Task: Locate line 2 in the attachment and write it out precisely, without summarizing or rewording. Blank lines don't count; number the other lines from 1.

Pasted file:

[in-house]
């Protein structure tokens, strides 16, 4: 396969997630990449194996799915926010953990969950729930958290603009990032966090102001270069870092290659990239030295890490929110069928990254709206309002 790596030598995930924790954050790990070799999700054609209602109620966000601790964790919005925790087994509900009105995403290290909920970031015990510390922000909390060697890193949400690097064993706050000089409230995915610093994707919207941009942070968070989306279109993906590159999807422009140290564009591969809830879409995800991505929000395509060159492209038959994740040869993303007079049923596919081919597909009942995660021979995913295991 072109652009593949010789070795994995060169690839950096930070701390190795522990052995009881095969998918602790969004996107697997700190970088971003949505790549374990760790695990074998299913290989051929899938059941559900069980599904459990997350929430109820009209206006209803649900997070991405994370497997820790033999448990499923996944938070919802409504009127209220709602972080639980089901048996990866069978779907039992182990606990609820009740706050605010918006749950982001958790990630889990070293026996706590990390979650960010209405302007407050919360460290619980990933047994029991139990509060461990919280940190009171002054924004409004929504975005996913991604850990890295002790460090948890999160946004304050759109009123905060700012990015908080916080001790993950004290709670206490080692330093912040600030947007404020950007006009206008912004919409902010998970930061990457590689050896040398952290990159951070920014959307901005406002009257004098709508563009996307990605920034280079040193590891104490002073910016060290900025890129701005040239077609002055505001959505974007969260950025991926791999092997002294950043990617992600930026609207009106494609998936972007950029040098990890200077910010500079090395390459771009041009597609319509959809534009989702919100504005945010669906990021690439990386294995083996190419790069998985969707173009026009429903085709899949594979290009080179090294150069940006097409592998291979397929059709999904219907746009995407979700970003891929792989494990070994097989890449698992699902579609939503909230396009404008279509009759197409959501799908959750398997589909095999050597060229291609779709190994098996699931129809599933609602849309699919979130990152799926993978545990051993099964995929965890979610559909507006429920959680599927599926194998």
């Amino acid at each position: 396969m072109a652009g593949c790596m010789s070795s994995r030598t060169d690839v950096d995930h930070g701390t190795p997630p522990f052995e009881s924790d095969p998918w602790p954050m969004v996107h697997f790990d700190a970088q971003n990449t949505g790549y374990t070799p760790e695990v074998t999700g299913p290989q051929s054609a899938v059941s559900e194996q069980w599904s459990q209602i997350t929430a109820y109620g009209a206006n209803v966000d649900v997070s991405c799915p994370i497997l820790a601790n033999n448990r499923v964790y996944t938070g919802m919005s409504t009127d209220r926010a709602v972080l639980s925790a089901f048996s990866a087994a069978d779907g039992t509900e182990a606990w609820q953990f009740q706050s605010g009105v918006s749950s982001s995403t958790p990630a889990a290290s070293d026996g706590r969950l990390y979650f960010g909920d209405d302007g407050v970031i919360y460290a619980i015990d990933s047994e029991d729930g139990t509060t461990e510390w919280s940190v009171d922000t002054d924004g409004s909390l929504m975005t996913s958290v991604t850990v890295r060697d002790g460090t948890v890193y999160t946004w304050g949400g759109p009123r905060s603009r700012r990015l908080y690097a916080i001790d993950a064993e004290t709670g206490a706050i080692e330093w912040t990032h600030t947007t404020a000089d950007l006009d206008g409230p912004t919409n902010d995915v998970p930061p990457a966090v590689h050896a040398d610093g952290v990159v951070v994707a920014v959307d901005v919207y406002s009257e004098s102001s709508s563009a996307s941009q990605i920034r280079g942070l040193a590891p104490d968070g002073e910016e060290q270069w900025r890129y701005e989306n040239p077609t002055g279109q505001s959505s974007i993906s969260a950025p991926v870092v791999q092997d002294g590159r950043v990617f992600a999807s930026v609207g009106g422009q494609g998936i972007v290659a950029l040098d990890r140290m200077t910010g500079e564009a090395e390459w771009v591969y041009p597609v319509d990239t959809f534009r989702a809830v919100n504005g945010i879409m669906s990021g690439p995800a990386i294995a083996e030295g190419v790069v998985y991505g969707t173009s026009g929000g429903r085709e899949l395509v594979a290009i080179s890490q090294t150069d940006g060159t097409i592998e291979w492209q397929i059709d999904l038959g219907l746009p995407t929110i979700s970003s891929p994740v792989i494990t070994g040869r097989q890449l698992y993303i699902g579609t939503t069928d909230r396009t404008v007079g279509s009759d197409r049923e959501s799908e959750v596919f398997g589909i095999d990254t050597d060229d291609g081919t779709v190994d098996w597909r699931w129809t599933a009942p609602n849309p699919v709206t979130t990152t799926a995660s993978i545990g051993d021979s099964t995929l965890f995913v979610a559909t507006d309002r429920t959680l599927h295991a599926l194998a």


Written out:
């Protein structure tokens, strides 16, 4: 396969997630990449194996799915926010953990969950729930958290603009990032966090102001270069870092290659990239030295890490929110069928990254709206309002 790596030598995930924790954050790990070799999700054609209602109620966000601790964790919005925790087994509900009105995403290290909920970031015990510390922000909390060697890193949400690097064993706050000089409230995915610093994707919207941009942070968070989306279109993906590159999807422009140290564009591969809830879409995800991505929000395509060159492209038959994740040869993303007079049923596919081919597909009942995660021979995913295991 072109652009593949010789070795994995060169690839950096930070701390190795522990052995009881095969998918602790969004996107697997700190970088971003949505790549374990760790695990074998299913290989051929899938059941559900069980599904459990997350929430109820009209206006209803649900997070991405994370497997820790033999448990499923996944938070919802409504009127209220709602972080639980089901048996990866069978779907039992182990606990609820009740706050605010918006749950982001958790990630889990070293026996706590990390979650960010209405302007407050919360460290619980990933047994029991139990509060461990919280940190009171002054924004409004929504975005996913991604850990890295002790460090948890999160946004304050759109009123905060700012990015908080916080001790993950004290709670206490080692330093912040600030947007404020950007006009206008912004919409902010998970930061990457590689050896040398952290990159951070920014959307901005406002009257004098709508563009996307990605920034280079040193590891104490002073910016060290900025890129701005040239077609002055505001959505974007969260950025991926791999092997002294950043990617992600930026609207009106494609998936972007950029040098990890200077910010500079090395390459771009041009597609319509959809534009989702919100504005945010669906990021690439990386294995083996190419790069998985969707173009026009429903085709899949594979290009080179090294150069940006097409592998291979397929059709999904219907746009995407979700970003891929792989494990070994097989890449698992699902579609939503909230396009404008279509009759197409959501799908959750398997589909095999050597060229291609779709190994098996699931129809599933609602849309699919979130990152799926993978545990051993099964995929965890979610559909507006429920959680599927599926194998």